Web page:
I was only one of two people who said you should buy the first issue of Zenescope’s No Tomorrow #1, and after reading issue #2 I can say it’s still worth following. After reading some of my fellow Bastards’ opinions, I can see why they had some issues with the first installment of this miniseries. However, I feel that these problems were resolved pretty well in this book. There’s no random family at the beginning that doesn’t have anything to do with the actual plot of the story. Keres is also more adamant on getting to Patrick this time, as it may have seemed she was a bit passive when we first saw her for being the goddess of death. The book starts out with Keres walking through different scenarios where there were many deaths. These include The Black Death, The Spanish Flu, and Smallpox. These scenes reminded me of the first time I read Grimm Fairy Tales, in issue #88. Keres assuring herself that nobody can escape death while people are dead in the streets or in their own home with blood coming out of their mouths is pretty creepy. It seems as if she’s trying to build herself up because she knows she made a mistake in not killing Patrick the first time. She ends up in present-day Central Park, where a disgruntled man named Oliver sits next to her on a park bench. She’s in her ‘human’ form I guess you could call it now, not the goddess of death as we know her as. While he’s telling her about how his wife left him and took his kids, she vanishes. Oliver is still talking to himself; he says he’ll prove everybody wrong. Keres returns in her true form and agrees that Oliver will “show them all.”
We then return to Chicago, where our main protagonist Patrick is getting out of an ambulance. He’s the only one that survived the collapse of his work building, and Keres is standing on a gargoyle of a nearby building. She could have easily killed him here, but she tosses the gargoyle conveniently as he’s walking away. This was one of my least favorite parts of the book, it didn’t seem necessary. A similar botched murder attempt occurs right after Patrick is leaving the hospital with his wife. We see Keres standing in the hallway, and a bucket of water is spilled in the hallway. I’m guessing she hopes he would slip and break his neck?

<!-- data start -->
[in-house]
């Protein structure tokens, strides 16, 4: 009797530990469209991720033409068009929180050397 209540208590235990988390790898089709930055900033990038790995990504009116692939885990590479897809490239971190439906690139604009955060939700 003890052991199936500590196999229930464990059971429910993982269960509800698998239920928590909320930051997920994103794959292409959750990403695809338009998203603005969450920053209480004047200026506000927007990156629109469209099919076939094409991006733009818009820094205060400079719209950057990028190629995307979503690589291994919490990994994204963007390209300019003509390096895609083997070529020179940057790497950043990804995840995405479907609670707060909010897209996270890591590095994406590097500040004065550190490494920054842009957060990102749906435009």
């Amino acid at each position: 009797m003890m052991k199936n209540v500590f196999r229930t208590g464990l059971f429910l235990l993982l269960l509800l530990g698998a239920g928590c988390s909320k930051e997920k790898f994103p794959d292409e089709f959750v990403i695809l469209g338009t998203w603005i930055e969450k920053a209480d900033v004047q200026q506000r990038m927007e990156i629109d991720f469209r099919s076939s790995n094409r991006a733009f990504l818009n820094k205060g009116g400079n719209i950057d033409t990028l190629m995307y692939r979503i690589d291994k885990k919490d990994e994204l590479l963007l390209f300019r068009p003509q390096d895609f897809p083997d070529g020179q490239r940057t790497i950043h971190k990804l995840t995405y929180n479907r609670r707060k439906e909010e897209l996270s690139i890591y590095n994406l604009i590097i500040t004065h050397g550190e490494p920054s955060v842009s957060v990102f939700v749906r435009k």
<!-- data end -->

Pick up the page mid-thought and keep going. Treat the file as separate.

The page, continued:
Luckily, there are some redeeming factors throughout the rest of the story that more than make up for these missteps. Patrick is starting to go crazy. Every channel he flips to, there’s another tragedy on the news. He realizes Keres is in every single frame on the TV too. She’s not in her true form, but when Patrick pauses the TV, she turns into Keres and starts having a conversation with him. She says she’s going to kill his whole family and him. She calls him, is talking to him on the TV, and when he unplugs those and smashes the phone, she appears on his laptop. Any electronic device lights up with her picture on it, and every phone in the neighborhood goes off to get her message across.
Patrick’s son Corey comes home during his meltdown, and says that he signed up for a field trip of Corey’s. Patrick gets there and to his dismay, it’s a death exhibit. He doesn’t remember signing up for it, but Corey assures him he did, because death is ‘cool.’ Obviously, Patrick doesn’t think that anymore. He goes into the “Goddess of Death” exhibit and finds out how Keres works. Her name means “she who will not be seen” in Latin. If you look at her in her true form, she will come after you and kill you. So this is why she’s been hunting Patrick down since he saw her that day in Chicago. Patrick is incredibly flustered to find this out and leaves the museum. He lets Corey stay behind with a group of friends. There’s a girl named Randi who’s driving while Corey and his friends are out, and she gets a text from Keres saying “You might want to look up.” I won’t give away what happens there, but at the end we do see Oliver’s destruction in Central Park.
In my opinion, this was a solid book. It wasn’t anything extraordinary, but it is definitely interesting enough to get you to want to find out what happens. At points it may seem a bit drawn out since Keres is extremely powerful yet you wonder how she hasn’t killed Patrick yet. Her plans are starting to unfold, so I’m curious to see who kicks the bucket next month.
Writer: Raven Gregory Artist: Luca Claretti Publisher: Zenescope Entertainment Price: $3.99 Release Date: 9/25/13